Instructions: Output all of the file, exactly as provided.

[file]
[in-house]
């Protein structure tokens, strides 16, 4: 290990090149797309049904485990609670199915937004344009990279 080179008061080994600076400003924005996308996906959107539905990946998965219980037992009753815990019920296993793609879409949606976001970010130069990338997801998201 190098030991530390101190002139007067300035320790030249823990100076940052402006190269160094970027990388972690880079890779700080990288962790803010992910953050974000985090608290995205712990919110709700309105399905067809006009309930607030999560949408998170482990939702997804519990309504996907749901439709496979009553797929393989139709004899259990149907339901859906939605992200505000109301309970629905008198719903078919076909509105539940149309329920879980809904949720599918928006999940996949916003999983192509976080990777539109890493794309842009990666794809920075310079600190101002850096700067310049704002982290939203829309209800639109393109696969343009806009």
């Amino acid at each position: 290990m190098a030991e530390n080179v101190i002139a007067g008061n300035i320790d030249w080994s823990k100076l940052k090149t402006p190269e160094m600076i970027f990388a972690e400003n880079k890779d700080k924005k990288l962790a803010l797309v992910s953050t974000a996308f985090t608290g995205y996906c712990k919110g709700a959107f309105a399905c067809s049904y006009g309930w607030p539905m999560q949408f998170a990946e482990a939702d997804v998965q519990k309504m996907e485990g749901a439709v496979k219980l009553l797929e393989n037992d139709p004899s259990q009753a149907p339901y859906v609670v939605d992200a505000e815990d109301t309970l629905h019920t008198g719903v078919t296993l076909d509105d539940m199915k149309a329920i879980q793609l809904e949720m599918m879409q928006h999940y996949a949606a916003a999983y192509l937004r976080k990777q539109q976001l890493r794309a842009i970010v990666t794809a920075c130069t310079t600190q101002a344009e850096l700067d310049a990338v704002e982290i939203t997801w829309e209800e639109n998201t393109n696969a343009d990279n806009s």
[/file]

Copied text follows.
[in-house]
């Protein structure tokens, strides 16, 4: 290990090149797309049904485990609670199915937004344009990279 080179008061080994600076400003924005996308996906959107539905990946998965219980037992009753815990019920296993793609879409949606976001970010130069990338997801998201 190098030991530390101190002139007067300035320790030249823990100076940052402006190269160094970027990388972690880079890779700080990288962790803010992910953050974000985090608290995205712990919110709700309105399905067809006009309930607030999560949408998170482990939702997804519990309504996907749901439709496979009553797929393989139709004899259990149907339901859906939605992200505000109301309970629905008198719903078919076909509105539940149309329920879980809904949720599918928006999940996949916003999983192509976080990777539109890493794309842009990666794809920075310079600190101002850096700067310049704002982290939203829309209800639109393109696969343009806009």
């Amino acid at each position: 290990m190098a030991e530390n080179v101190i002139a007067g008061n300035i320790d030249w080994s823990k100076l940052k090149t402006p190269e160094m600076i970027f990388a972690e400003n880079k890779d700080k924005k990288l962790a803010l797309v992910s953050t974000a996308f985090t608290g995205y996906c712990k919110g709700a959107f309105a399905c067809s049904y006009g309930w607030p539905m999560q949408f998170a990946e482990a939702d997804v998965q519990k309504m996907e485990g749901a439709v496979k219980l009553l797929e393989n037992d139709p004899s259990q009753a149907p339901y859906v609670v939605d992200a505000e815990d109301t309970l629905h019920t008198g719903v078919t296993l076909d509105d539940m199915k149309a329920i879980q793609l809904e949720m599918m879409q928006h999940y996949a949606a916003a999983y192509l937004r976080k990777q539109q976001l890493r794309a842009i970010v990666t794809a920075c130069t310079t600190q101002a344009e850096l700067d310049a990338v704002e982290i939203t997801w829309e209800e639109n998201t393109n696969a343009d990279n806009s």